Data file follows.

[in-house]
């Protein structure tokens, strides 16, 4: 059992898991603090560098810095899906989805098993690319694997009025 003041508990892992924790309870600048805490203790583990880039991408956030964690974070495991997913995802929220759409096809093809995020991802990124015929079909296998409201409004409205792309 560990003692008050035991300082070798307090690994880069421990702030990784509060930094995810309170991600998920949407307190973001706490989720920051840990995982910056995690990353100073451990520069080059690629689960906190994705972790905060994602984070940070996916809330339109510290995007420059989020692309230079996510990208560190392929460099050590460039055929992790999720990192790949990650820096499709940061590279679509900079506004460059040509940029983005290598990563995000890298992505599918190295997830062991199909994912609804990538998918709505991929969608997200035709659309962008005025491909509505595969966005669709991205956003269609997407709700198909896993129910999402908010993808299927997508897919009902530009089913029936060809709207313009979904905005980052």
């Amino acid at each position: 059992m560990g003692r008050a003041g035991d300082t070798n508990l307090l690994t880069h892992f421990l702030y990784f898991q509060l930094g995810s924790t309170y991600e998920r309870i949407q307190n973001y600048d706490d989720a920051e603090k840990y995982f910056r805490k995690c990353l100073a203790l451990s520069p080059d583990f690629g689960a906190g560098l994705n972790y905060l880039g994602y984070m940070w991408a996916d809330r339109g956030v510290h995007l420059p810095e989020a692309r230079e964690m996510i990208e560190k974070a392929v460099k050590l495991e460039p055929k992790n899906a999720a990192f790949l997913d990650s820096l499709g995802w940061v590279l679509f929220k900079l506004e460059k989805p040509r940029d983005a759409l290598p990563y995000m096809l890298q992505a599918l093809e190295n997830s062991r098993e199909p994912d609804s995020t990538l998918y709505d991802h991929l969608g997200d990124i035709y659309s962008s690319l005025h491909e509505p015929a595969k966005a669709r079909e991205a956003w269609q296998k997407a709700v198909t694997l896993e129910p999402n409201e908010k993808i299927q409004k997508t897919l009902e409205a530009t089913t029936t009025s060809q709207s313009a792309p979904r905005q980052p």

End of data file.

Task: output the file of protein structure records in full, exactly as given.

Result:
[in-house]
């Protein structure tokens, strides 16, 4: 059992898991603090560098810095899906989805098993690319694997009025 003041508990892992924790309870600048805490203790583990880039991408956030964690974070495991997913995802929220759409096809093809995020991802990124015929079909296998409201409004409205792309 560990003692008050035991300082070798307090690994880069421990702030990784509060930094995810309170991600998920949407307190973001706490989720920051840990995982910056995690990353100073451990520069080059690629689960906190994705972790905060994602984070940070996916809330339109510290995007420059989020692309230079996510990208560190392929460099050590460039055929992790999720990192790949990650820096499709940061590279679509900079506004460059040509940029983005290598990563995000890298992505599918190295997830062991199909994912609804990538998918709505991929969608997200035709659309962008005025491909509505595969966005669709991205956003269609997407709700198909896993129910999402908010993808299927997508897919009902530009089913029936060809709207313009979904905005980052």
């Amino acid at each position: 059992m560990g003692r008050a003041g035991d300082t070798n508990l307090l690994t880069h892992f421990l702030y990784f898991q509060l930094g995810s924790t309170y991600e998920r309870i949407q307190n973001y600048d706490d989720a920051e603090k840990y995982f910056r805490k995690c990353l100073a203790l451990s520069p080059d583990f690629g689960a906190g560098l994705n972790y905060l880039g994602y984070m940070w991408a996916d809330r339109g956030v510290h995007l420059p810095e989020a692309r230079e964690m996510i990208e560190k974070a392929v460099k050590l495991e460039p055929k992790n899906a999720a990192f790949l997913d990650s820096l499709g995802w940061v590279l679509f929220k900079l506004e460059k989805p040509r940029d983005a759409l290598p990563y995000m096809l890298q992505a599918l093809e190295n997830s062991r098993e199909p994912d609804s995020t990538l998918y709505d991802h991929l969608g997200d990124i035709y659309s962008s690319l005025h491909e509505p015929a595969k966005a669709r079909e991205a956003w269609q296998k997407a709700v198909t694997l896993e129910p999402n409201e908010k993808i299927q409004k997508t897919l009902e409205a530009t089913t029936t009025s060809q709207s313009a792309p979904r905005q980052p």